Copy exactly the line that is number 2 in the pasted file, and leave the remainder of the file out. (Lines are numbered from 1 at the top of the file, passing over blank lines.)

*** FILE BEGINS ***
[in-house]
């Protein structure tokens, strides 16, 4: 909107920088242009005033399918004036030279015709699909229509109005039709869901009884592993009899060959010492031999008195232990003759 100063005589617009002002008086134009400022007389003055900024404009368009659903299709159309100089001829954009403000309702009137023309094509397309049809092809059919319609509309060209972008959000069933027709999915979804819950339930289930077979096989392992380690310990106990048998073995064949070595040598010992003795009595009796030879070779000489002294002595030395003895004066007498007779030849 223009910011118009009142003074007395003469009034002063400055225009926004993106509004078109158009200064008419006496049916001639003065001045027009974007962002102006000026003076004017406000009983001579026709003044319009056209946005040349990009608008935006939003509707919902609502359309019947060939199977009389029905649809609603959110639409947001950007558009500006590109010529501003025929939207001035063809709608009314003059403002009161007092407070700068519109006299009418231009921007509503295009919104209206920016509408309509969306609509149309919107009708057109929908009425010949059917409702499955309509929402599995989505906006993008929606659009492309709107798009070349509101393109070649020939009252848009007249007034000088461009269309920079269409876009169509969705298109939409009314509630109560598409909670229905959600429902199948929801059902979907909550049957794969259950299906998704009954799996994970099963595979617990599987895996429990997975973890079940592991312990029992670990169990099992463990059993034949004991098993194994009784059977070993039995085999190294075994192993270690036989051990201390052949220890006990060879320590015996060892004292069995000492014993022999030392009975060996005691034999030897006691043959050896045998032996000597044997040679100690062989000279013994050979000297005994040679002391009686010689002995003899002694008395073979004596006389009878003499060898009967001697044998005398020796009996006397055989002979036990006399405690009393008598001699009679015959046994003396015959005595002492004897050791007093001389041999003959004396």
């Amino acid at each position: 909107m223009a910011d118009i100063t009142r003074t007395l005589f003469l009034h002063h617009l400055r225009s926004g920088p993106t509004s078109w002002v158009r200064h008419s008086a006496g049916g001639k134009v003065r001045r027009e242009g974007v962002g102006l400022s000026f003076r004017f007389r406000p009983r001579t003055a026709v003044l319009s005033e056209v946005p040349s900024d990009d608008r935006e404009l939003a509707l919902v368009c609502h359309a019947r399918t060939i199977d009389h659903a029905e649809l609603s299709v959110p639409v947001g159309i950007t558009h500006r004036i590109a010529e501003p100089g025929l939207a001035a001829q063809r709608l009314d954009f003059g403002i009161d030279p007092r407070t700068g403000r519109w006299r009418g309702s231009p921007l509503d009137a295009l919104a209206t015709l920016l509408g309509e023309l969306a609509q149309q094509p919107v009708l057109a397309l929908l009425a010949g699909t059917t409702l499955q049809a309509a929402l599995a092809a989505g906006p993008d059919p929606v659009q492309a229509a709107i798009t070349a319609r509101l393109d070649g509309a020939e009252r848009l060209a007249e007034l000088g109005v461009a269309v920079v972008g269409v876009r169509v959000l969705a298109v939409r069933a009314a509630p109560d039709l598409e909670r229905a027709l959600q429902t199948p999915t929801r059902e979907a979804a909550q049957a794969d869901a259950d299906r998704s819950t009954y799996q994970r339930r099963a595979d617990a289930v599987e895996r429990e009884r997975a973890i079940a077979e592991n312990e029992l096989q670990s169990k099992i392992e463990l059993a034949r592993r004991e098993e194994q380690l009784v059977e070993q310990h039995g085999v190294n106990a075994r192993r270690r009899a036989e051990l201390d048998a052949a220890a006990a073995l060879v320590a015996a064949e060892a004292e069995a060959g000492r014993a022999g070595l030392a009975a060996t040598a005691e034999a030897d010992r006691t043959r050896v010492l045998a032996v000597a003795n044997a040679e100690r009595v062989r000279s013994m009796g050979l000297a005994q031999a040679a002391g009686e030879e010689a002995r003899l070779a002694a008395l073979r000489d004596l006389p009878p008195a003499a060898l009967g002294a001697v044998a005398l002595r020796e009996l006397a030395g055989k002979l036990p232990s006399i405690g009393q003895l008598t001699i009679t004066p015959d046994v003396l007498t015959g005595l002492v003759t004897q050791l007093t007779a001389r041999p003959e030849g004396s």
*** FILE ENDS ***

């Protein structure tokens, strides 16, 4: 909107920088242009005033399918004036030279015709699909229509109005039709869901009884592993009899060959010492031999008195232990003759 100063005589617009002002008086134009400022007389003055900024404009368009659903299709159309100089001829954009403000309702009137023309094509397309049809092809059919319609509309060209972008959000069933027709999915979804819950339930289930077979096989392992380690310990106990048998073995064949070595040598010992003795009595009796030879070779000489002294002595030395003895004066007498007779030849 223009910011118009009142003074007395003469009034002063400055225009926004993106509004078109158009200064008419006496049916001639003065001045027009974007962002102006000026003076004017406000009983001579026709003044319009056209946005040349990009608008935006939003509707919902609502359309019947060939199977009389029905649809609603959110639409947001950007558009500006590109010529501003025929939207001035063809709608009314003059403002009161007092407070700068519109006299009418231009921007509503295009919104209206920016509408309509969306609509149309919107009708057109929908009425010949059917409702499955309509929402599995989505906006993008929606659009492309709107798009070349509101393109070649020939009252848009007249007034000088461009269309920079269409876009169509969705298109939409009314509630109560598409909670229905959600429902199948929801059902979907909550049957794969259950299906998704009954799996994970099963595979617990599987895996429990997975973890079940592991312990029992670990169990099992463990059993034949004991098993194994009784059977070993039995085999190294075994192993270690036989051990201390052949220890006990060879320590015996060892004292069995000492014993022999030392009975060996005691034999030897006691043959050896045998032996000597044997040679100690062989000279013994050979000297005994040679002391009686010689002995003899002694008395073979004596006389009878003499060898009967001697044998005398020796009996006397055989002979036990006399405690009393008598001699009679015959046994003396015959005595002492004897050791007093001389041999003959004396």